Bay Nature magazineWinter 2022

Trails

Explore Cowell Ranch, a Quiet Beach with Fossils

January 13, 2022

Half Moon Bay is home to many beaches, but for people who are fascinated by fossils, geology, marine mammals, and birds, Cowell Ranch Beach is an ideal stop. This California State Park rests at the end of the Cowell Ranch access trail, a half-mile trek from the parking lot past active grazing land for cattle. During my walk, the air filled with twirling flocks of red-winged blackbirds and the sounds of crashing waves. Then, a staircase led down to the beach. 

The Details

The Draw: It’s not too busy and there are tidepools, birds, seals, and fossils in the cliff.

Trails: Follow the Cowell Purisima Coastal Trail from the parking lot. When you get to the stairs, descend toward the beach; in total, it’s a half-mile from the parking lot. The Cowell Purisima Coastal Trail stretches about 3.6 miles to the south. The beach itself is only about 0.2 miles long.

Access & Facilities: ADA parking spots and bathrooms at the parking lot. No dogs.

Transit: Search “Cowell Ranch Beach Access Parking” to find the parking off Highway 1.

The sand is soft and the beach is wide and not too populated. At low tide—the highs and lows are most significant in winter—look for creatures in the tidepools and on the rocks. Brown pelicans and seals are in abundance.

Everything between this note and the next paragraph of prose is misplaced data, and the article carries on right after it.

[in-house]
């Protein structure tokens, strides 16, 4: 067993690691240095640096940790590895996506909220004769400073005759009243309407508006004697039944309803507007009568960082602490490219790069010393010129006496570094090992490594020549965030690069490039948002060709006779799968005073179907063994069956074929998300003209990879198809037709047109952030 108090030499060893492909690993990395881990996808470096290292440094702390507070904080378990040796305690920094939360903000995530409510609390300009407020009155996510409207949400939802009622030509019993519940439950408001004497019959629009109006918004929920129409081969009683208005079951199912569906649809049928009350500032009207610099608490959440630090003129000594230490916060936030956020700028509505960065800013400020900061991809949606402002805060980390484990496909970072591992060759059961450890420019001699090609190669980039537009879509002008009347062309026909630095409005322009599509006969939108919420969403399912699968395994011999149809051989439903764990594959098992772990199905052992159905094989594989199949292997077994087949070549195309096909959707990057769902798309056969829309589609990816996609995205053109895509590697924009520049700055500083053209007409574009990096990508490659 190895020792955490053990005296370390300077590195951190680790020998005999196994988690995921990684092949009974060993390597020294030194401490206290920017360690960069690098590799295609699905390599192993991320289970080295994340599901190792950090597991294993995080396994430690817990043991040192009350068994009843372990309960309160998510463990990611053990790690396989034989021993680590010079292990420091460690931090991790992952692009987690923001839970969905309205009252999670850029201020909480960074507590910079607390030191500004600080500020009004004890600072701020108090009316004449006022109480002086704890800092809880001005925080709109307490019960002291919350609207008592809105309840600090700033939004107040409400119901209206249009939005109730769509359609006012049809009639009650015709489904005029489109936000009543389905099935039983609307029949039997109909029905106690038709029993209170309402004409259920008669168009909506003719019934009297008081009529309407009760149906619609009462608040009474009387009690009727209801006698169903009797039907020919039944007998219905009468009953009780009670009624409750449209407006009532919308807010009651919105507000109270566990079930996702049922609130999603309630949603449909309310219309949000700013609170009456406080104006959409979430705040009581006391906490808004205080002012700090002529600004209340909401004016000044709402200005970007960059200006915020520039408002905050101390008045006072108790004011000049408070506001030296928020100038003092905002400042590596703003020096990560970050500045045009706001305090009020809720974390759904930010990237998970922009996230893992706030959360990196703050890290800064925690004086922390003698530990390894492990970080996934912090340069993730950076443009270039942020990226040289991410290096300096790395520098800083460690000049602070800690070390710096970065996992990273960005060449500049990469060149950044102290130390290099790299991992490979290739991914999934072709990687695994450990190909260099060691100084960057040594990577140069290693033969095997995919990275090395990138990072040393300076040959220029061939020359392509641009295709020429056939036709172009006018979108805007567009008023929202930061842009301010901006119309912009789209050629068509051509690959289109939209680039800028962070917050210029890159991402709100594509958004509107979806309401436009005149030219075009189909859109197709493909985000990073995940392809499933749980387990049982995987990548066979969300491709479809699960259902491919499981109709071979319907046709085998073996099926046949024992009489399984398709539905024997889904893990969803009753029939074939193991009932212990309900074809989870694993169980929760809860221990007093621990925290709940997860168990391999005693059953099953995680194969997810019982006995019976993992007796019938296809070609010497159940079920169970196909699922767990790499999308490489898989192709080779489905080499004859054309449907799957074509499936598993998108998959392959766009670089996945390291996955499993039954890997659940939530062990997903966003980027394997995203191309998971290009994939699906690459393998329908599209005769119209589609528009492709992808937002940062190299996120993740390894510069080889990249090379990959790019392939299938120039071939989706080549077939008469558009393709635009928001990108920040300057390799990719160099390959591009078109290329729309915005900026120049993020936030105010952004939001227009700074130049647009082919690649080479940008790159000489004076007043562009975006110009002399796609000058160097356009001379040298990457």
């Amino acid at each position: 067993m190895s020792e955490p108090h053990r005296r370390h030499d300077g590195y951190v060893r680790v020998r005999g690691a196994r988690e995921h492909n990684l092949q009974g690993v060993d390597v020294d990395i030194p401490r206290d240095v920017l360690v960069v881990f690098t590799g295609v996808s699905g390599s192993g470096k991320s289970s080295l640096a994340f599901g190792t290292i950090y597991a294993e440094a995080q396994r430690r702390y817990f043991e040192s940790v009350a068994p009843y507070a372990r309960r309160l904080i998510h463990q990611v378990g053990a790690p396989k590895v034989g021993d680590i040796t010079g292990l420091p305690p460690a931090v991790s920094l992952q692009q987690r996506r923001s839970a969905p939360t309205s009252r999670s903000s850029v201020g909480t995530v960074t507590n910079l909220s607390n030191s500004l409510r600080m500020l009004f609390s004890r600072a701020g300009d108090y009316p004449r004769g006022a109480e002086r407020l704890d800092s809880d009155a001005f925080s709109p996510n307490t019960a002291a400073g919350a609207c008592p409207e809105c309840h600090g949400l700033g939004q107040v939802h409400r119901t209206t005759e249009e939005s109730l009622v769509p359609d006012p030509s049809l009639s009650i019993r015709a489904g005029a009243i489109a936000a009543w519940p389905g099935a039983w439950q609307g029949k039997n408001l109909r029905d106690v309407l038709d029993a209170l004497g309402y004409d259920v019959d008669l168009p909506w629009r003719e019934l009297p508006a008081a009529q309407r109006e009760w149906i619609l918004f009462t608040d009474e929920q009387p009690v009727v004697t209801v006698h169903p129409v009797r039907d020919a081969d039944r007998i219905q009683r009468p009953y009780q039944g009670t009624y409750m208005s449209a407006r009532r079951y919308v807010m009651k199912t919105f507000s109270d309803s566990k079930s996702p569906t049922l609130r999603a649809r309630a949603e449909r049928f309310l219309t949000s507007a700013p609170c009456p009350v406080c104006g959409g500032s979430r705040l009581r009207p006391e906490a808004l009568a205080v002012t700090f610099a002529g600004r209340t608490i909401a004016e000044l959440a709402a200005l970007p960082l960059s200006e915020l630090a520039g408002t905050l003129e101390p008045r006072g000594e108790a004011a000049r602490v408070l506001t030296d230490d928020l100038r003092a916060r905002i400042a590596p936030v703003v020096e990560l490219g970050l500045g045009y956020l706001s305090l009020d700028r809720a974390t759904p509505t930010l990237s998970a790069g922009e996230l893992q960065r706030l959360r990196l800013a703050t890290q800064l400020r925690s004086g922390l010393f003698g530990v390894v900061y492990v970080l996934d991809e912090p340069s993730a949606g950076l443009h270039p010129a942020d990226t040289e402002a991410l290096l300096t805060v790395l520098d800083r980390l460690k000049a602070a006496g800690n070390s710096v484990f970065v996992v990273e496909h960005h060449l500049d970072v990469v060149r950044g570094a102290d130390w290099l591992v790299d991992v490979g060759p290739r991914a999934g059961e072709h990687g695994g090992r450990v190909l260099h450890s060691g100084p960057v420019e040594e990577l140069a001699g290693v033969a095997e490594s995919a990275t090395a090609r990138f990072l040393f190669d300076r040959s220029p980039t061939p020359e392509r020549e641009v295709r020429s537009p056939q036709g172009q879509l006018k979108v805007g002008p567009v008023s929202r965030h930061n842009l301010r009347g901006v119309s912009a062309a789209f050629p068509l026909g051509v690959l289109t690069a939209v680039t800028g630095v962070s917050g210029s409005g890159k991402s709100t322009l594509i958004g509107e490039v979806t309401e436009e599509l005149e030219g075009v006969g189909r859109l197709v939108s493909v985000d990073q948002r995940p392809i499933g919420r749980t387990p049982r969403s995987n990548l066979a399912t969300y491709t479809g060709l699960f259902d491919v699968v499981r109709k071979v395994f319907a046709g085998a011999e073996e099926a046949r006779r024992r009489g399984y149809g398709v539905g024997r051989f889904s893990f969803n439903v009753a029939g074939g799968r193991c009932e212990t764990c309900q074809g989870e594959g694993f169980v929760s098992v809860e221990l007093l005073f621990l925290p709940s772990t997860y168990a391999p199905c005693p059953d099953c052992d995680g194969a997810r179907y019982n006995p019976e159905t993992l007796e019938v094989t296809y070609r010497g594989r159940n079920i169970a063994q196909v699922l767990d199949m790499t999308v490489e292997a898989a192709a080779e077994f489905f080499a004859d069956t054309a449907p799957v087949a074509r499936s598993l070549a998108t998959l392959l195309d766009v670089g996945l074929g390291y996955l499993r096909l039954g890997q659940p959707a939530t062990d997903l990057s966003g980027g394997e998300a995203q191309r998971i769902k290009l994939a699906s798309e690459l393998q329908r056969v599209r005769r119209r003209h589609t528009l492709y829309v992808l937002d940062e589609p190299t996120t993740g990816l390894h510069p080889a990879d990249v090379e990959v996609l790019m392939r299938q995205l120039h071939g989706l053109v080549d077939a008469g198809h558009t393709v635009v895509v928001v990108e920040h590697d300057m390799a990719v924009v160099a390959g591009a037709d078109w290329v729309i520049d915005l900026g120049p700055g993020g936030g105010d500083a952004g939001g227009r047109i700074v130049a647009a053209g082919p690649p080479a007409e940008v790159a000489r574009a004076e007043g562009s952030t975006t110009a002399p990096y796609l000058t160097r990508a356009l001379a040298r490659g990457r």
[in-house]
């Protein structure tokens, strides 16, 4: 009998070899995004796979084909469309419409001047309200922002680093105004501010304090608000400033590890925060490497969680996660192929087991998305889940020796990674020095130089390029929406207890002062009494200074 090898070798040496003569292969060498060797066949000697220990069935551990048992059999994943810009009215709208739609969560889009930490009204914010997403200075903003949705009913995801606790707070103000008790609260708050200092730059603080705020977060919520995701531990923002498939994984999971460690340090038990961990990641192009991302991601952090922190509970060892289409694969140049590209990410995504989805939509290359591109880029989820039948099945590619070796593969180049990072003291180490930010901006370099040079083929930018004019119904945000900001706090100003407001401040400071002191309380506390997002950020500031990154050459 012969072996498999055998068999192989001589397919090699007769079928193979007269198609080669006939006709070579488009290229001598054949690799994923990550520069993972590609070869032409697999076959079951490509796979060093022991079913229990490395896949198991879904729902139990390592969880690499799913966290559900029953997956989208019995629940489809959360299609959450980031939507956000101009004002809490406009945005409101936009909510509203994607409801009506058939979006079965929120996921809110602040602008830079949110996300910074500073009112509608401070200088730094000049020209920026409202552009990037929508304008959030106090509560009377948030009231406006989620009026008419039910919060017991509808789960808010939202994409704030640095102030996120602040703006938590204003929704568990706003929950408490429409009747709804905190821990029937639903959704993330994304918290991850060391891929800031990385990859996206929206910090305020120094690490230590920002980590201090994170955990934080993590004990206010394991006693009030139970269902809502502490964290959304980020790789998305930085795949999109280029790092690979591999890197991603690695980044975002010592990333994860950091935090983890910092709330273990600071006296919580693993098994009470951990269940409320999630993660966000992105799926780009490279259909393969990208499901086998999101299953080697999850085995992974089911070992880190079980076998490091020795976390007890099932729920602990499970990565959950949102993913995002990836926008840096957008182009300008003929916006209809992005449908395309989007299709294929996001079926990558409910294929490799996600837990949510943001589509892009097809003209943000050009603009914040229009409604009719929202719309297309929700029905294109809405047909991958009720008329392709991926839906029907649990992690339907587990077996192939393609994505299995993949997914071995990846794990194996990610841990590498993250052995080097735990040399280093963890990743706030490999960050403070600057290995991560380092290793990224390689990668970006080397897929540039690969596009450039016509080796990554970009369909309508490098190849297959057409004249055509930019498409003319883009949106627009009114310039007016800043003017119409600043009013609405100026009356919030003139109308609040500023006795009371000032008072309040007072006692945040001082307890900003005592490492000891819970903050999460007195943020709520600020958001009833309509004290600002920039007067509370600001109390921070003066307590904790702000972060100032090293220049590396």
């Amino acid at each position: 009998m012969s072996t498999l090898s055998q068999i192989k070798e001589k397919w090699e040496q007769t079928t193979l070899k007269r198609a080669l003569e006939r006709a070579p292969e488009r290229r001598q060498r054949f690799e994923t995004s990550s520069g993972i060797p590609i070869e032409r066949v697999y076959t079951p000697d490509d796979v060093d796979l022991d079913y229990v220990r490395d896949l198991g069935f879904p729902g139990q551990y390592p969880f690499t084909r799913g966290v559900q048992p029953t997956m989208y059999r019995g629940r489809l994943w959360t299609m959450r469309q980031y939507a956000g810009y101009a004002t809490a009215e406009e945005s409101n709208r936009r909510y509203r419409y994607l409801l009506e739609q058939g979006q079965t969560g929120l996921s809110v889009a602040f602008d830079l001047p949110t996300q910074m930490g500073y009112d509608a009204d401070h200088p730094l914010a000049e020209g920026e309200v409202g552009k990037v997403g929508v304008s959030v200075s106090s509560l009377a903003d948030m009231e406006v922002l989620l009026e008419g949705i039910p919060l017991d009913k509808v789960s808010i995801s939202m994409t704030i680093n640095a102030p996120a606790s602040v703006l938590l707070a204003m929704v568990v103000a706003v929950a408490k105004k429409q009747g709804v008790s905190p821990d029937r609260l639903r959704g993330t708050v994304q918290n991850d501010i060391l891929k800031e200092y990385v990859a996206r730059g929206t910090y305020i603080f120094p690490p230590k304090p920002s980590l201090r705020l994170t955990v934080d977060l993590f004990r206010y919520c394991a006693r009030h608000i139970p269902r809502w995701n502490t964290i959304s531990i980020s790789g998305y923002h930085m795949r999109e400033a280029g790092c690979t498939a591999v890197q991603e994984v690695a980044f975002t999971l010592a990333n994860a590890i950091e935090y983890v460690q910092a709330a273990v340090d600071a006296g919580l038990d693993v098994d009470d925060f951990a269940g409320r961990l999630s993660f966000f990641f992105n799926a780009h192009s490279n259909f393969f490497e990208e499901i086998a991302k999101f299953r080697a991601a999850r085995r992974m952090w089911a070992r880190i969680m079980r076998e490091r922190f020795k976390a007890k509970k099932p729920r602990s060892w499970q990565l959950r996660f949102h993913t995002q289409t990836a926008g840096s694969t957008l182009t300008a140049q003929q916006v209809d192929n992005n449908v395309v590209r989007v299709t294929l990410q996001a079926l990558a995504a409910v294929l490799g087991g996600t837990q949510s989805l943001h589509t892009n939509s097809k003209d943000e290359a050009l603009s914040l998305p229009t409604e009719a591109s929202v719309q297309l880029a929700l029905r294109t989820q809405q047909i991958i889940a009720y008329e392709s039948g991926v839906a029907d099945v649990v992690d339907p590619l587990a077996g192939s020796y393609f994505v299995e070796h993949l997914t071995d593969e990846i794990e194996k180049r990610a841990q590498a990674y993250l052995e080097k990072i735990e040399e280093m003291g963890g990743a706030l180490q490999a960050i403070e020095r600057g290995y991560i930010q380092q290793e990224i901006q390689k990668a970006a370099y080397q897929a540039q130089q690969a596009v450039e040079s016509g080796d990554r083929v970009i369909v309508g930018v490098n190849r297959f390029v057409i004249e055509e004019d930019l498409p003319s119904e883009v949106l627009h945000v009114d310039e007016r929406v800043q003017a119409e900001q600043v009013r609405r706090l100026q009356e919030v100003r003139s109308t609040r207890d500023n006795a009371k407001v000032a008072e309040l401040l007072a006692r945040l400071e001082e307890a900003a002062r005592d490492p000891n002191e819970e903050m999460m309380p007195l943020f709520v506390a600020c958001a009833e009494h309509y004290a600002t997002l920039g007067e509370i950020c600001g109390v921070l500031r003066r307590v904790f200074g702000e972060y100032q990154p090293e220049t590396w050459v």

Any geology enthusiast will notice the colorful layers of rocks that surround the beach. Someone particularly adept at finding invertebrate fossils, like mollusks, will notice that some of the walls are full of them. 

Looking for fossils at Cowell reminded me of Mary Anning, the brilliant paleontologist on the “Jurassic Coast” of England who in the early 1800s discovered the first ichthyosaur and plesiosaur, aquatic reptiles that lived at the time of the dinosaurs. Anning made those discoveries along an eroding coast, exposing history. 

Here at Cowell Ranch Beach you have easy access to an outcrop of the Purisima rock formation, and parts of the rock break off at a soft touch. But rock collecting is forbidden and can be dangerous: a mudslide in fragile fossil walls that nearly killed Anning took the life of her dog. 

Something else to watch out for are rogue waves. Last winter a 12-year-old boy drowned at this beach, so it’s important to be extra careful. The boy’s parents have had life rings installed to protect future beachgoers.

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